This collection of James Campbell's best columns from the TLS is a delightful guide to the literary absurdities of the past two decades.
For over twenty years James Campbell wrote the Times Literary Supplement's popular NB column, signing it as "J. C." The purpose of the initials was not to disguise the author, but to offer complete freedom to the persona. "J. C." was irreverent and whimsical. His column punctured pomposity, hypocrisy, and cant in the literary world—as one correspondent put it: "skewering contemporary absurdities, whether those resulting from identity politics or from academic jargon." Readers came to expect reports from the so-called Basement Labyrinth, where all executive decisions were made, and where an array of annual literary prizes were judged and administered. These included the Most Unoriginal Title Prize, for a new book bearing a title that had been used by several other authors (e.g., The Kindness of Strangers); the Incomprehensibility Prize, for impenetrable academic writing; and the Jean-Paul Sartre Prize for Prize Refusal.
James Campbell began writing for the TLS in 1980 and acted as an editor for thirty seven years. His substantial Introduction offers a history of the paper from birth through its precarious stages of adaptation and survival.
NB 2001 – 2006
Interlude: How It Was
NB 2007 – 2009
Interlude: Poor J.C.
NB 2010 – 2013
Interlude: The Murdoch Shilling
NB 2014 – 2017
Interlude: “Get on with it”
"The last unmissable proper diary column left in journalism."―Simon Jenkins
"The secret of J. C.’s weekly column is its unique mix of anonymity with intimacy: this 'stranger,' whom we meet over our morning coffee, is the most discreet and delightful of guides to what’s happening—good or mostly bad—in the literary world, with all its pretensions, follies, and occasional triumphs. I especially relished J. C.’s prizes—for the worst prose or the silliest blurb. Then again, leave it to J. C. to find the rare edition, the forgotten book of poems that deserves another look. True wit, coupled with wisdom: it’s the rarest of writerly feats."―Marjorie Perloff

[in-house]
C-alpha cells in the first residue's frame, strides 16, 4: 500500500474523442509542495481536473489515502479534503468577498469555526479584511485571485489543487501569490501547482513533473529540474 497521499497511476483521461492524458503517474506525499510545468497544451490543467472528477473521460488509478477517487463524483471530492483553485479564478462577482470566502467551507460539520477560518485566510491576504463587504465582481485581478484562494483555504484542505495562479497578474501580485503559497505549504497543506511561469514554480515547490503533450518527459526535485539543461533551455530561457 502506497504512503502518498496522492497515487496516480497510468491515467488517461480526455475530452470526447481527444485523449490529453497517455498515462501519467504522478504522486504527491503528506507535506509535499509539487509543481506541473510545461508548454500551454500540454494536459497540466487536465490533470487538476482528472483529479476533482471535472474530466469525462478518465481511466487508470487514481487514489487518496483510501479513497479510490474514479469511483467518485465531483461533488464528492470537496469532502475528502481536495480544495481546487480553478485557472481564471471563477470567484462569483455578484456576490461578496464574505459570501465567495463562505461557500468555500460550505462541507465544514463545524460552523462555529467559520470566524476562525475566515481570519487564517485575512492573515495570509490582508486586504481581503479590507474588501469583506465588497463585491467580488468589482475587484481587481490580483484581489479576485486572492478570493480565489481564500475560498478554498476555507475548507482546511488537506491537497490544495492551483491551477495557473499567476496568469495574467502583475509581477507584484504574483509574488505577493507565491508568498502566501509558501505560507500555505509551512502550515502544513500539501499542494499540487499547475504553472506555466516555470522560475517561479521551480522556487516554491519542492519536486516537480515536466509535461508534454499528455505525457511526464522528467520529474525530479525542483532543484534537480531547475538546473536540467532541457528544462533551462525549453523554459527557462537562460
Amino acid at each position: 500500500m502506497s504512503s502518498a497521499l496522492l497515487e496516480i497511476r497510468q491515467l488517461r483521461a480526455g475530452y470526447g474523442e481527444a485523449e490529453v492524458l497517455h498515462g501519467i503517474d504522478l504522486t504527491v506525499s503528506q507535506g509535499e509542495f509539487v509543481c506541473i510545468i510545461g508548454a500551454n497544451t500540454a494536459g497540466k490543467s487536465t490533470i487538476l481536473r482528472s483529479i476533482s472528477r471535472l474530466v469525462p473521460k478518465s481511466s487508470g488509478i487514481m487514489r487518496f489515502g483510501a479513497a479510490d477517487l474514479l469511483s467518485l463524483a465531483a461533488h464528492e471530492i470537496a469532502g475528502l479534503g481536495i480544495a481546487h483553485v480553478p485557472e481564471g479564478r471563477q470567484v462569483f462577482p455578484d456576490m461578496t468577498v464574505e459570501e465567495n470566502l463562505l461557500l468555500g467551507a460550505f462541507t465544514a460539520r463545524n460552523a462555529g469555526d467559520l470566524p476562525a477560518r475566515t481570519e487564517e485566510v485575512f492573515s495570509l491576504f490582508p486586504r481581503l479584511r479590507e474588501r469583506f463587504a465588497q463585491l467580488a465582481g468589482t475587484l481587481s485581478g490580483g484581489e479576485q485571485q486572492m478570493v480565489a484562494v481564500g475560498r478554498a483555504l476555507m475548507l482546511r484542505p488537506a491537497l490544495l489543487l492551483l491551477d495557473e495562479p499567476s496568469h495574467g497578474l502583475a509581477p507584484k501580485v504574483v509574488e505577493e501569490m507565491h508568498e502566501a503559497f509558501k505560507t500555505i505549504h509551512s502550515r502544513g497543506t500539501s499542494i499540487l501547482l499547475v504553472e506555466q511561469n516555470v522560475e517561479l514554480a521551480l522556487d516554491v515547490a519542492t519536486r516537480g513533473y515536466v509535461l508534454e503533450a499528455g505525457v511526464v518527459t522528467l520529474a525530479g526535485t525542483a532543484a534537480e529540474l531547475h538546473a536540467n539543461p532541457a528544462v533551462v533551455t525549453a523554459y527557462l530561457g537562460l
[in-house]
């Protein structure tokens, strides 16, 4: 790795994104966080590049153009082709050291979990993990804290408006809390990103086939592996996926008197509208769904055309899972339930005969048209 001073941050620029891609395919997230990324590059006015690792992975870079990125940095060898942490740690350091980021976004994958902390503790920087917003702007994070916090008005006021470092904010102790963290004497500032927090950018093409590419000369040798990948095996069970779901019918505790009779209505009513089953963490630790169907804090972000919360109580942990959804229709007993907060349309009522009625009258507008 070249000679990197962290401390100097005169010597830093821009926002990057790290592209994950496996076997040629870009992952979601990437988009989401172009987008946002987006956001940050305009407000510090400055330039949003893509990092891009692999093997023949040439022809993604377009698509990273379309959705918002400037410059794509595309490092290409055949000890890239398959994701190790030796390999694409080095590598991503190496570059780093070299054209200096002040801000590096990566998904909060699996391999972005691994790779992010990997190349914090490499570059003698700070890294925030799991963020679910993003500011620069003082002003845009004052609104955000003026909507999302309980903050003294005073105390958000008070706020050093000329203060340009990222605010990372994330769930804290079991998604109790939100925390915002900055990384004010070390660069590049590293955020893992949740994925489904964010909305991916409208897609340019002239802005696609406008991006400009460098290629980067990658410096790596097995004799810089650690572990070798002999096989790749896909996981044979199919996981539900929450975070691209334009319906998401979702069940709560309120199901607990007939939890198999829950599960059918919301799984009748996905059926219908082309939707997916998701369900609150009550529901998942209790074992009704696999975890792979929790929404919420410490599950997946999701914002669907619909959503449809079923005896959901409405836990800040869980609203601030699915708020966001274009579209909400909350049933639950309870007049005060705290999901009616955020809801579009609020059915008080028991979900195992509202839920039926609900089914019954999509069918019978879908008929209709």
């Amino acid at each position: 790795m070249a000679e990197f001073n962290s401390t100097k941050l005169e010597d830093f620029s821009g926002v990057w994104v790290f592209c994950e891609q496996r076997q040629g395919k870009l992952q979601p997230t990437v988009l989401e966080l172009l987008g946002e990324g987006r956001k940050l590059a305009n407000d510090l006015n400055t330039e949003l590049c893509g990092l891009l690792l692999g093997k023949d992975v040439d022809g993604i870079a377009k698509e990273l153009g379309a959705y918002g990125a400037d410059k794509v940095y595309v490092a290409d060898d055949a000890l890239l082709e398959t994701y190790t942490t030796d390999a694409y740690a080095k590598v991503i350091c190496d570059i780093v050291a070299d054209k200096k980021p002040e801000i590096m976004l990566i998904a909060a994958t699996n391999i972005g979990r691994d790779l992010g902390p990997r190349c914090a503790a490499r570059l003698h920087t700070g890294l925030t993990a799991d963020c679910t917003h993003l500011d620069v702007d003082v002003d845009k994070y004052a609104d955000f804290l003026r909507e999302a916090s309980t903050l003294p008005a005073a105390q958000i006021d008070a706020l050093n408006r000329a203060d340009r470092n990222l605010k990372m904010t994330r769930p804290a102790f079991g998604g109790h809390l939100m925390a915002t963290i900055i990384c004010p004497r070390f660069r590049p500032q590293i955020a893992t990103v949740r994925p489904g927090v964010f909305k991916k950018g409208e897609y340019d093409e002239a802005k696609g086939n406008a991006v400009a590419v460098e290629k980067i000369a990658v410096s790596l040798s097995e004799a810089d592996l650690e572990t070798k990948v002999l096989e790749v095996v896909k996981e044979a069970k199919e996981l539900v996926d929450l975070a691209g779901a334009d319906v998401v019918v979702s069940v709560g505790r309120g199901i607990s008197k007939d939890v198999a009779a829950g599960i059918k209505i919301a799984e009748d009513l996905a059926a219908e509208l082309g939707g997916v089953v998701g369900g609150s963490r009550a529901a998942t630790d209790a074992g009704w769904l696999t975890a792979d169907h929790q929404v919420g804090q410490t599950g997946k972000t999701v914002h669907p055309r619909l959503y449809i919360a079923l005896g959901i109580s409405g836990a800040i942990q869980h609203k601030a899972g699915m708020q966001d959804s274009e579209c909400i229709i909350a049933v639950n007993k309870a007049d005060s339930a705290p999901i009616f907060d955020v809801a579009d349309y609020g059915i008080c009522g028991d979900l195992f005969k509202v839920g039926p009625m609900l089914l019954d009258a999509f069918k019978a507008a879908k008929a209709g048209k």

"I receive immense pleasure from J. C.'s Times Literary Supplement columns. Sometimes more than pleasure: warmth, laughter, gratitude (especially when he is nailing academic unreadability) . . ."―Vivian Gornick
PRAISE FOR JAMES CAMPBELL'S OTHER BOOKS:
"A life-sized portrait in very broad strokes . . . A lively book that is immensely readable, serious, careful, and informed."―Boston Globe on Talking at the Gates: A Life of James Baldwin
"A marvelously illuminating literary biography . . . [and] an affectionate yet critical portrait."―Publishers Weekly on Talking at the Gates: A Life of James Baldwin
"This deftly written memoir . . . is the story of a writer finding his own voice."―The Wall Street Journal on Just Go Down to the Road
“Just Go Down to the Road brings an exciting time in world and literary history to life. It’s a remarkable travel account that began with the simple suggestion: 'Just go down to the road, Jim. You’ll get a lift .'"―Foreword Reviews on Just Go Down to the Road
"[A] brilliantly sympathetic and compelling analysis of the Beat phenomenon."―The Guardian on This Is the Beat Generation
"Campbell is simply one of the rare critics on whom, to cite Henry James, 'nothing is lost.'"―Marjorie Perloff on Syncopations
"A witty and insightful look at a fascinating, romantic land by a native son."―Library Journal on Invisible Country